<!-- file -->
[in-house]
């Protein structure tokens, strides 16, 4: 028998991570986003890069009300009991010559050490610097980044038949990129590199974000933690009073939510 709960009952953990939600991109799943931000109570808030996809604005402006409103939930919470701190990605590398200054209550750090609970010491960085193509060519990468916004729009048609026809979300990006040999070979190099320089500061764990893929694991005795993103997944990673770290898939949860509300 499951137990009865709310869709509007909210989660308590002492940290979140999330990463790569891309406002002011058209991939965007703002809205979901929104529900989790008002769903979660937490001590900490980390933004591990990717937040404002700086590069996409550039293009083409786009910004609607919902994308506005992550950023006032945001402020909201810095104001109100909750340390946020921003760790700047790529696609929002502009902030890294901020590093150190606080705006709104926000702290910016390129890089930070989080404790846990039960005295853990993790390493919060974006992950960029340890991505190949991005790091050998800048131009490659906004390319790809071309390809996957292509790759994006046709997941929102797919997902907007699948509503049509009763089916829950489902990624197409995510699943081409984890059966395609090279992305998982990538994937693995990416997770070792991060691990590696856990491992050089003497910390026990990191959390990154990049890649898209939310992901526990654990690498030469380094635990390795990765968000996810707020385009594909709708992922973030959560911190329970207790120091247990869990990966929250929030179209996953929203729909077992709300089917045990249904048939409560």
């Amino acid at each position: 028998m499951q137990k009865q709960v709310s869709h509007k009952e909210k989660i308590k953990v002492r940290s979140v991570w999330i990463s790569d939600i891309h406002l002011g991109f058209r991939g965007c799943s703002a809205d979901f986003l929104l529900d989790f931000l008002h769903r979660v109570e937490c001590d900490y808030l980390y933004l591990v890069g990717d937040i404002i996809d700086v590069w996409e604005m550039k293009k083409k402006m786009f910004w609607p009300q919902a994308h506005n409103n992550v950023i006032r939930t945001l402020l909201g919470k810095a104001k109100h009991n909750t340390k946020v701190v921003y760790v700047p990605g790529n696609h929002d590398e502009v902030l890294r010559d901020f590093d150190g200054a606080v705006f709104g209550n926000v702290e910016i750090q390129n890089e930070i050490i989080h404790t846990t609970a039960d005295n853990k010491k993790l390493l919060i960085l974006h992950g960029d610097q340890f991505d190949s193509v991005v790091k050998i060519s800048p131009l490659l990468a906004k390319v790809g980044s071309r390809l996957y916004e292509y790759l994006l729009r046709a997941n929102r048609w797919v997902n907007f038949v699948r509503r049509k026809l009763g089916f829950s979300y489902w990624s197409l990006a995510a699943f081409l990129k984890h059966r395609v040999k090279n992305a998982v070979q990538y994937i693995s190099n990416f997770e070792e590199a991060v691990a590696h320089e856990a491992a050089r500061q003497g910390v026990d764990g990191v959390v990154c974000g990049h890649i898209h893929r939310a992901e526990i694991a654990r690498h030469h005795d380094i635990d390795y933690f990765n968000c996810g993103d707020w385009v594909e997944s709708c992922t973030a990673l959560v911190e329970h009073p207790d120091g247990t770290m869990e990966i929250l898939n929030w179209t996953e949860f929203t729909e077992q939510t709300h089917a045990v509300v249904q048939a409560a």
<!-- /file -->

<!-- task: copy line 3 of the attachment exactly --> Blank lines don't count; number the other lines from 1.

């Amino acid at each position: 028998m499951q137990k009865q709960v709310s869709h509007k009952e909210k989660i308590k953990v002492r940290s979140v991570w999330i990463s790569d939600i891309h406002l002011g991109f058209r991939g965007c799943s703002a809205d979901f986003l929104l529900d989790f931000l008002h769903r979660v109570e937490c001590d900490y808030l980390y933004l591990v890069g990717d937040i404002i996809d700086v590069w996409e604005m550039k293009k083409k402006m786009f910004w609607p009300q919902a994308h506005n409103n992550v950023i006032r939930t945001l402020l909201g919470k810095a104001k109100h009991n909750t340390k946020v701190v921003y760790v700047p990605g790529n696609h929002d590398e502009v902030l890294r010559d901020f590093d150190g200054a606080v705006f709104g209550n926000v702290e910016i750090q390129n890089e930070i050490i989080h404790t846990t609970a039960d005295n853990k010491k993790l390493l919060i960085l974006h992950g960029d610097q340890f991505d190949s193509v991005v790091k050998i060519s800048p131009l490659l990468a906004k390319v790809g980044s071309r390809l996957y916004e292509y790759l994006l729009r046709a997941n929102r048609w797919v997902n907007f038949v699948r509503r049509k026809l009763g089916f829950s979300y489902w990624s197409l990006a995510a699943f081409l990129k984890h059966r395609v040999k090279n992305a998982v070979q990538y994937i693995s190099n990416f997770e070792e590199a991060v691990a590696h320089e856990a491992a050089r500061q003497g910390v026990d764990g990191v959390v990154c974000g990049h890649i898209h893929r939310a992901e526990i694991a654990r690498h030469h005795d380094i635990d390795y933690f990765n968000c996810g993103d707020w385009v594909e997944s709708c992922t973030a990673l959560v911190e329970h009073p207790d120091g247990t770290m869990e990966i929250l898939n929030w179209t996953e949860f929203t729909e077992q939510t709300h089917a045990v509300v249904q048939a409560a």